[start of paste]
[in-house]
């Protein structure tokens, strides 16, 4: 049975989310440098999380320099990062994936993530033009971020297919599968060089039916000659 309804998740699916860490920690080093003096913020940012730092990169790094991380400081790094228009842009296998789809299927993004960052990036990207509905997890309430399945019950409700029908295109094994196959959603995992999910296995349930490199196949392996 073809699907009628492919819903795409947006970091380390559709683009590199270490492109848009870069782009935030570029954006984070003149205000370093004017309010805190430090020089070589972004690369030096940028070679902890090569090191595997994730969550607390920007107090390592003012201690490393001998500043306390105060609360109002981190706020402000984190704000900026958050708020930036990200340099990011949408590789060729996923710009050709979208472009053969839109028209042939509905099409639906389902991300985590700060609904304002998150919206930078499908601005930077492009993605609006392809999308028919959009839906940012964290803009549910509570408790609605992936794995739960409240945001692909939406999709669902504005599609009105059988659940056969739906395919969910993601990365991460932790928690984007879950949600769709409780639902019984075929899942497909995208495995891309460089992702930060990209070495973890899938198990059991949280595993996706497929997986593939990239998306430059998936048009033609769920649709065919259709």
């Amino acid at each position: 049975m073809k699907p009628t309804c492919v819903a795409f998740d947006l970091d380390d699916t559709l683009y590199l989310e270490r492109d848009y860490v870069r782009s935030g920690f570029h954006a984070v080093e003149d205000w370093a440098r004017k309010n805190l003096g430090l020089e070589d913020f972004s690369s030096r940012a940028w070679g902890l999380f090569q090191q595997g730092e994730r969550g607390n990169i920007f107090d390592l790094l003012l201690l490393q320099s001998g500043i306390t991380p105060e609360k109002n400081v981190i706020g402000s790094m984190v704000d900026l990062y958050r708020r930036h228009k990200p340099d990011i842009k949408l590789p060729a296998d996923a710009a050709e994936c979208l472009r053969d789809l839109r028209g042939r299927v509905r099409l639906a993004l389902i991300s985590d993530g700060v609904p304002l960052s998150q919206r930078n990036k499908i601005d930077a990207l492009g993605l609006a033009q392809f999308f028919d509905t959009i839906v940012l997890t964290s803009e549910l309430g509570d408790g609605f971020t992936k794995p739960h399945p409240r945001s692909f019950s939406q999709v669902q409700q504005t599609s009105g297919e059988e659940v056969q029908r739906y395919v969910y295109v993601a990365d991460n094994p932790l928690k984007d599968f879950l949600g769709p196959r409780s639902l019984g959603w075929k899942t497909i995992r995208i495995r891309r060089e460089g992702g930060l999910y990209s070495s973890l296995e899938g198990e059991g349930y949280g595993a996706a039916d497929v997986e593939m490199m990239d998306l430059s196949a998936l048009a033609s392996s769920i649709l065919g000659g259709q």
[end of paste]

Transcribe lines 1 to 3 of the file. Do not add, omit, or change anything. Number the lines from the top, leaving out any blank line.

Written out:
[in-house]
């Protein structure tokens, strides 16, 4: 049975989310440098999380320099990062994936993530033009971020297919599968060089039916000659 309804998740699916860490920690080093003096913020940012730092990169790094991380400081790094228009842009296998789809299927993004960052990036990207509905997890309430399945019950409700029908295109094994196959959603995992999910296995349930490199196949392996 073809699907009628492919819903795409947006970091380390559709683009590199270490492109848009870069782009935030570029954006984070003149205000370093004017309010805190430090020089070589972004690369030096940028070679902890090569090191595997994730969550607390920007107090390592003012201690490393001998500043306390105060609360109002981190706020402000984190704000900026958050708020930036990200340099990011949408590789060729996923710009050709979208472009053969839109028209042939509905099409639906389902991300985590700060609904304002998150919206930078499908601005930077492009993605609006392809999308028919959009839906940012964290803009549910509570408790609605992936794995739960409240945001692909939406999709669902504005599609009105059988659940056969739906395919969910993601990365991460932790928690984007879950949600769709409780639902019984075929899942497909995208495995891309460089992702930060990209070495973890899938198990059991949280595993996706497929997986593939990239998306430059998936048009033609769920649709065919259709």
């Amino acid at each position: 049975m073809k699907p009628t309804c492919v819903a795409f998740d947006l970091d380390d699916t559709l683009y590199l989310e270490r492109d848009y860490v870069r782009s935030g920690f570029h954006a984070v080093e003149d205000w370093a440098r004017k309010n805190l003096g430090l020089e070589d913020f972004s690369s030096r940012a940028w070679g902890l999380f090569q090191q595997g730092e994730r969550g607390n990169i920007f107090d390592l790094l003012l201690l490393q320099s001998g500043i306390t991380p105060e609360k109002n400081v981190i706020g402000s790094m984190v704000d900026l990062y958050r708020r930036h228009k990200p340099d990011i842009k949408l590789p060729a296998d996923a710009a050709e994936c979208l472009r053969d789809l839109r028209g042939r299927v509905r099409l639906a993004l389902i991300s985590d993530g700060v609904p304002l960052s998150q919206r930078n990036k499908i601005d930077a990207l492009g993605l609006a033009q392809f999308f028919d509905t959009i839906v940012l997890t964290s803009e549910l309430g509570d408790g609605f971020t992936k794995p739960h399945p409240r945001s692909f019950s939406q999709v669902q409700q504005t599609s009105g297919e059988e659940v056969q029908r739906y395919v969910y295109v993601a990365d991460n094994p932790l928690k984007d599968f879950l949600g769709p196959r409780s639902l019984g959603w075929k899942t497909i995992r995208i495995r891309r060089e460089g992702g930060l999910y990209s070495s973890l296995e899938g198990e059991g349930y949280g595993a996706a039916d497929v997986e593939m490199m990239d998306l430059s196949a998936l048009a033609s392996s769920i649709l065919g000659g259709q």